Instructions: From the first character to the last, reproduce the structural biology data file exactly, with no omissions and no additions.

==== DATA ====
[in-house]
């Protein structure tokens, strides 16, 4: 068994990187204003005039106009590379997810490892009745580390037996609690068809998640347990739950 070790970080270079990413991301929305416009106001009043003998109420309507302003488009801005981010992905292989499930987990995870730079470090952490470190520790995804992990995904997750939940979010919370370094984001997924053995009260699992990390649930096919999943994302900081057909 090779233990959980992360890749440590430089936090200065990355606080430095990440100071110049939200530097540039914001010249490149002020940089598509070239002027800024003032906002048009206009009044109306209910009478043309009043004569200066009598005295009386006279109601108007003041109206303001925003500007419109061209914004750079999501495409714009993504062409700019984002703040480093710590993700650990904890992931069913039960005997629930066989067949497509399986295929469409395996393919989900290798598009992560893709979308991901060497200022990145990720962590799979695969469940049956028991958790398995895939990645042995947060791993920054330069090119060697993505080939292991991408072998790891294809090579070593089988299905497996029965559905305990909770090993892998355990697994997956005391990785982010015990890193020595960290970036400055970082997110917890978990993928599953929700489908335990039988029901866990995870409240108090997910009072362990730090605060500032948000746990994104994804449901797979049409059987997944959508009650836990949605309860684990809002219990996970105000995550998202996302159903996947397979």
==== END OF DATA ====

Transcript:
[in-house]
């Protein structure tokens, strides 16, 4: 068994990187204003005039106009590379997810490892009745580390037996609690068809998640347990739950 070790970080270079990413991301929305416009106001009043003998109420309507302003488009801005981010992905292989499930987990995870730079470090952490470190520790995804992990995904997750939940979010919370370094984001997924053995009260699992990390649930096919999943994302900081057909 090779233990959980992360890749440590430089936090200065990355606080430095990440100071110049939200530097540039914001010249490149002020940089598509070239002027800024003032906002048009206009009044109306209910009478043309009043004569200066009598005295009386006279109601108007003041109206303001925003500007419109061209914004750079999501495409714009993504062409700019984002703040480093710590993700650990904890992931069913039960005997629930066989067949497509399986295929469409395996393919989900290798598009992560893709979308991901060497200022990145990720962590799979695969469940049956028991958790398995895939990645042995947060791993920054330069090119060697993505080939292991991408072998790891294809090579070593089988299905497996029965559905305990909770090993892998355990697994997956005391990785982010015990890193020595960290970036400055970082997110917890978990993928599953929700489908335990039988029901866990995870409240108090997910009072362990730090605060500032948000746990994104994804449901797979049409059987997944959508009650836990949605309860684990809002219990996970105000995550998202996302159903996947397979």